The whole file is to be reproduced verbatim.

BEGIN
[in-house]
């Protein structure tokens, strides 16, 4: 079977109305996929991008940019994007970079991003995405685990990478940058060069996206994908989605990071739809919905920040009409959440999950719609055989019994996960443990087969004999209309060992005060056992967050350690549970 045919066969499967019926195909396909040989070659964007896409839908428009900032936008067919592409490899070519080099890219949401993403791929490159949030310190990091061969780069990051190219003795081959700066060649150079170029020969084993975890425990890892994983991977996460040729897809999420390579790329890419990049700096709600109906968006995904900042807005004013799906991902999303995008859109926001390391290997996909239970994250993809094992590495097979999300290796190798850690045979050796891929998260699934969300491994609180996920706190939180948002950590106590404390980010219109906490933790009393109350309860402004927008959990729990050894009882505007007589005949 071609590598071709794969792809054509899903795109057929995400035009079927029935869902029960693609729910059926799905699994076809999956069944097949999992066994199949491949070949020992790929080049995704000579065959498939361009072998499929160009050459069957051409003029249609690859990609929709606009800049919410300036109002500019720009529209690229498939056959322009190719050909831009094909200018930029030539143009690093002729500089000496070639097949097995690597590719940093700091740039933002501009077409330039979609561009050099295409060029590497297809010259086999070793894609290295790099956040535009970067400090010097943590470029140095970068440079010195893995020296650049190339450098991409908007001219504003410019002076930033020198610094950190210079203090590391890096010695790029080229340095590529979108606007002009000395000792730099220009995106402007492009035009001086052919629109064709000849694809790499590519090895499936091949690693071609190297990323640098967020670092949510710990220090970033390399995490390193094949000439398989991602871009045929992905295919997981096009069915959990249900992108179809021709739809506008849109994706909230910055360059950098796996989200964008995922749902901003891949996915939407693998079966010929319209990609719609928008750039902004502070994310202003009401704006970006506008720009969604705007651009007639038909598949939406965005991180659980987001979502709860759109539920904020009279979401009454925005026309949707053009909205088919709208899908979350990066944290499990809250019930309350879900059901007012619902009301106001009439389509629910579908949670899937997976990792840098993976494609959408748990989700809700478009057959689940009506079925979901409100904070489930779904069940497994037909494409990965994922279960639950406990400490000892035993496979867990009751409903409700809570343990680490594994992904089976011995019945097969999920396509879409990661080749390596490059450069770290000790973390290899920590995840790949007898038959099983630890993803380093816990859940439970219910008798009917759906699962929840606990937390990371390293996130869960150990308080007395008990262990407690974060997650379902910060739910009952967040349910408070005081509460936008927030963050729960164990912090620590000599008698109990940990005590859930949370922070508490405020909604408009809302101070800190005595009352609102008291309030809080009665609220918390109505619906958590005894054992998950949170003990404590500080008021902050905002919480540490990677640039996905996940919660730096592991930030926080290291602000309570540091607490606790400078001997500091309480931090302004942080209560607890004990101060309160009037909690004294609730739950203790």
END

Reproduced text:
[in-house]
């Protein structure tokens, strides 16, 4: 079977109305996929991008940019994007970079991003995405685990990478940058060069996206994908989605990071739809919905920040009409959440999950719609055989019994996960443990087969004999209309060992005060056992967050350690549970 045919066969499967019926195909396909040989070659964007896409839908428009900032936008067919592409490899070519080099890219949401993403791929490159949030310190990091061969780069990051190219003795081959700066060649150079170029020969084993975890425990890892994983991977996460040729897809999420390579790329890419990049700096709600109906968006995904900042807005004013799906991902999303995008859109926001390391290997996909239970994250993809094992590495097979999300290796190798850690045979050796891929998260699934969300491994609180996920706190939180948002950590106590404390980010219109906490933790009393109350309860402004927008959990729990050894009882505007007589005949 071609590598071709794969792809054509899903795109057929995400035009079927029935869902029960693609729910059926799905699994076809999956069944097949999992066994199949491949070949020992790929080049995704000579065959498939361009072998499929160009050459069957051409003029249609690859990609929709606009800049919410300036109002500019720009529209690229498939056959322009190719050909831009094909200018930029030539143009690093002729500089000496070639097949097995690597590719940093700091740039933002501009077409330039979609561009050099295409060029590497297809010259086999070793894609290295790099956040535009970067400090010097943590470029140095970068440079010195893995020296650049190339450098991409908007001219504003410019002076930033020198610094950190210079203090590391890096010695790029080229340095590529979108606007002009000395000792730099220009995106402007492009035009001086052919629109064709000849694809790499590519090895499936091949690693071609190297990323640098967020670092949510710990220090970033390399995490390193094949000439398989991602871009045929992905295919997981096009069915959990249900992108179809021709739809506008849109994706909230910055360059950098796996989200964008995922749902901003891949996915939407693998079966010929319209990609719609928008750039902004502070994310202003009401704006970006506008720009969604705007651009007639038909598949939406965005991180659980987001979502709860759109539920904020009279979401009454925005026309949707053009909205088919709208899908979350990066944290499990809250019930309350879900059901007012619902009301106001009439389509629910579908949670899937997976990792840098993976494609959408748990989700809700478009057959689940009506079925979901409100904070489930779904069940497994037909494409990965994922279960639950406990400490000892035993496979867990009751409903409700809570343990680490594994992904089976011995019945097969999920396509879409990661080749390596490059450069770290000790973390290899920590995840790949007898038959099983630890993803380093816990859940439970219910008798009917759906699962929840606990937390990371390293996130869960150990308080007395008990262990407690974060997650379902910060739910009952967040349910408070005081509460936008927030963050729960164990912090620590000599008698109990940990005590859930949370922070508490405020909604408009809302101070800190005595009352609102008291309030809080009665609220918390109505619906958590005894054992998950949170003990404590500080008021902050905002919480540490990677640039996905996940919660730096592991930030926080290291602000309570540091607490606790400078001997500091309480931090302004942080209560607890004990101060309160009037909690004294609730739950203790």